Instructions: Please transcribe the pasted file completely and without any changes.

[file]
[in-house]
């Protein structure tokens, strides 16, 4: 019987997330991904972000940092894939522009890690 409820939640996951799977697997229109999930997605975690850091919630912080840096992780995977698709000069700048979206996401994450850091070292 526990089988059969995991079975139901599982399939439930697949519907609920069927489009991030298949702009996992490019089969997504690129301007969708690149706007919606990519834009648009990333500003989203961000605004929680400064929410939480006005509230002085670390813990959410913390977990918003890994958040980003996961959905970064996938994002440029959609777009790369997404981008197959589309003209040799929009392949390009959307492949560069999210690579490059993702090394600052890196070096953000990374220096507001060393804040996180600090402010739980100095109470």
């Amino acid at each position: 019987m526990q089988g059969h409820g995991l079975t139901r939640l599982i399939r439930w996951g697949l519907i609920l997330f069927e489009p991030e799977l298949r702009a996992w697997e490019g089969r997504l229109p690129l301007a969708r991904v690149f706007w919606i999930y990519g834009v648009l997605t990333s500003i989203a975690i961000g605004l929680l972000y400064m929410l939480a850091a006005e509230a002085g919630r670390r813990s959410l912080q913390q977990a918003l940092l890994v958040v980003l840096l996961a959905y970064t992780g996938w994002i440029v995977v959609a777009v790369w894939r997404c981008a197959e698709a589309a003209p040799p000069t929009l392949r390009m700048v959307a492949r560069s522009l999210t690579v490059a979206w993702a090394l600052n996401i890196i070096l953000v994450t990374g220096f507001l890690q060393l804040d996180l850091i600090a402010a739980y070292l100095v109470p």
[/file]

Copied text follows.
[in-house]
């Protein structure tokens, strides 16, 4: 019987997330991904972000940092894939522009890690 409820939640996951799977697997229109999930997605975690850091919630912080840096992780995977698709000069700048979206996401994450850091070292 526990089988059969995991079975139901599982399939439930697949519907609920069927489009991030298949702009996992490019089969997504690129301007969708690149706007919606990519834009648009990333500003989203961000605004929680400064929410939480006005509230002085670390813990959410913390977990918003890994958040980003996961959905970064996938994002440029959609777009790369997404981008197959589309003209040799929009392949390009959307492949560069999210690579490059993702090394600052890196070096953000990374220096507001060393804040996180600090402010739980100095109470």
């Amino acid at each position: 019987m526990q089988g059969h409820g995991l079975t139901r939640l599982i399939r439930w996951g697949l519907i609920l997330f069927e489009p991030e799977l298949r702009a996992w697997e490019g089969r997504l229109p690129l301007a969708r991904v690149f706007w919606i999930y990519g834009v648009l997605t990333s500003i989203a975690i961000g605004l929680l972000y400064m929410l939480a850091a006005e509230a002085g919630r670390r813990s959410l912080q913390q977990a918003l940092l890994v958040v980003l840096l996961a959905y970064t992780g996938w994002i440029v995977v959609a777009v790369w894939r997404c981008a197959e698709a589309a003209p040799p000069t929009l392949r390009m700048v959307a492949r560069s522009l999210t690579v490059a979206w993702a090394l600052n996401i890196i070096l953000v994450t990374g220096f507001l890690q060393l804040d996180l850091i600090a402010a739980y070292l100095v109470p």